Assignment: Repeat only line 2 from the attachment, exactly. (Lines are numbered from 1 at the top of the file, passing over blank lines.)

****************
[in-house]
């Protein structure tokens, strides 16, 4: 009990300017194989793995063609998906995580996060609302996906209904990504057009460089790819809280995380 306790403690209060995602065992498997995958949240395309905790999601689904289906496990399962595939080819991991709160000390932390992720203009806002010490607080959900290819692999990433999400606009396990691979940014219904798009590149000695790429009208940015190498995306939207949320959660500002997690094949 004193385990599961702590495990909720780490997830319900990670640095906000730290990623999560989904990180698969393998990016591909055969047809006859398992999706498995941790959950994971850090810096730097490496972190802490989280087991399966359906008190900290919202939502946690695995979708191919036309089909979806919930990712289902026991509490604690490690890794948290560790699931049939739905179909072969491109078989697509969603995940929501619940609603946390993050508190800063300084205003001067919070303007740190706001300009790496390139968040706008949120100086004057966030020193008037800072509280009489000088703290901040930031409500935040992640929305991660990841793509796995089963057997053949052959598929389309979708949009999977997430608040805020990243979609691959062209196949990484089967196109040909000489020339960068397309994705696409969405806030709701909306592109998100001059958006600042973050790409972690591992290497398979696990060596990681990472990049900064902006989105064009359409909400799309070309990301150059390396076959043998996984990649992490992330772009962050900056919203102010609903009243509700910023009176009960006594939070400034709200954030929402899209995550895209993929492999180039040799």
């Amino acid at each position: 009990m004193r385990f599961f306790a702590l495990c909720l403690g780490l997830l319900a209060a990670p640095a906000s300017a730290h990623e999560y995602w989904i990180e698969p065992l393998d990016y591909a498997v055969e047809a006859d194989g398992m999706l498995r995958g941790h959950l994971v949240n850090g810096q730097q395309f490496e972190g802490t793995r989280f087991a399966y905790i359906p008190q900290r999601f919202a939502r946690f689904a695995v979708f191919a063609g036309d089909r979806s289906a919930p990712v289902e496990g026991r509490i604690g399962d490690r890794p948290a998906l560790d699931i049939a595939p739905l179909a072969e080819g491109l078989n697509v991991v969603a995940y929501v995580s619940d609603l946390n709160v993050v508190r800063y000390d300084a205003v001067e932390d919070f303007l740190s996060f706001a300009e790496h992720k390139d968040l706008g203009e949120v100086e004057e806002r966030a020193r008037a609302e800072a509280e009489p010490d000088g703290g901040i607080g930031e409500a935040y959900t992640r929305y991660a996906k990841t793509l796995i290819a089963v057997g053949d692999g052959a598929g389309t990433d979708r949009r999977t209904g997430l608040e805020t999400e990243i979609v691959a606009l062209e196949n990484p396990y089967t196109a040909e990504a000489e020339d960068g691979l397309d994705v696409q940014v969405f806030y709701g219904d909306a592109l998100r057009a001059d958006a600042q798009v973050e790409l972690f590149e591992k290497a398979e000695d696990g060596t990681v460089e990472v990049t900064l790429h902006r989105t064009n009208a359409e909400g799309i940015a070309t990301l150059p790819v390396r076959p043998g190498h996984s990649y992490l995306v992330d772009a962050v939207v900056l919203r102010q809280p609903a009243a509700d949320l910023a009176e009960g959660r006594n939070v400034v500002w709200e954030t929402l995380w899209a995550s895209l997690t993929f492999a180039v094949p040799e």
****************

């Protein structure tokens, strides 16, 4: 009990300017194989793995063609998906995580996060609302996906209904990504057009460089790819809280995380 306790403690209060995602065992498997995958949240395309905790999601689904289906496990399962595939080819991991709160000390932390992720203009806002010490607080959900290819692999990433999400606009396990691979940014219904798009590149000695790429009208940015190498995306939207949320959660500002997690094949 004193385990599961702590495990909720780490997830319900990670640095906000730290990623999560989904990180698969393998990016591909055969047809006859398992999706498995941790959950994971850090810096730097490496972190802490989280087991399966359906008190900290919202939502946690695995979708191919036309089909979806919930990712289902026991509490604690490690890794948290560790699931049939739905179909072969491109078989697509969603995940929501619940609603946390993050508190800063300084205003001067919070303007740190706001300009790496390139968040706008949120100086004057966030020193008037800072509280009489000088703290901040930031409500935040992640929305991660990841793509796995089963057997053949052959598929389309979708949009999977997430608040805020990243979609691959062209196949990484089967196109040909000489020339960068397309994705696409969405806030709701909306592109998100001059958006600042973050790409972690591992290497398979696990060596990681990472990049900064902006989105064009359409909400799309070309990301150059390396076959043998996984990649992490992330772009962050900056919203102010609903009243509700910023009176009960006594939070400034709200954030929402899209995550895209993929492999180039040799």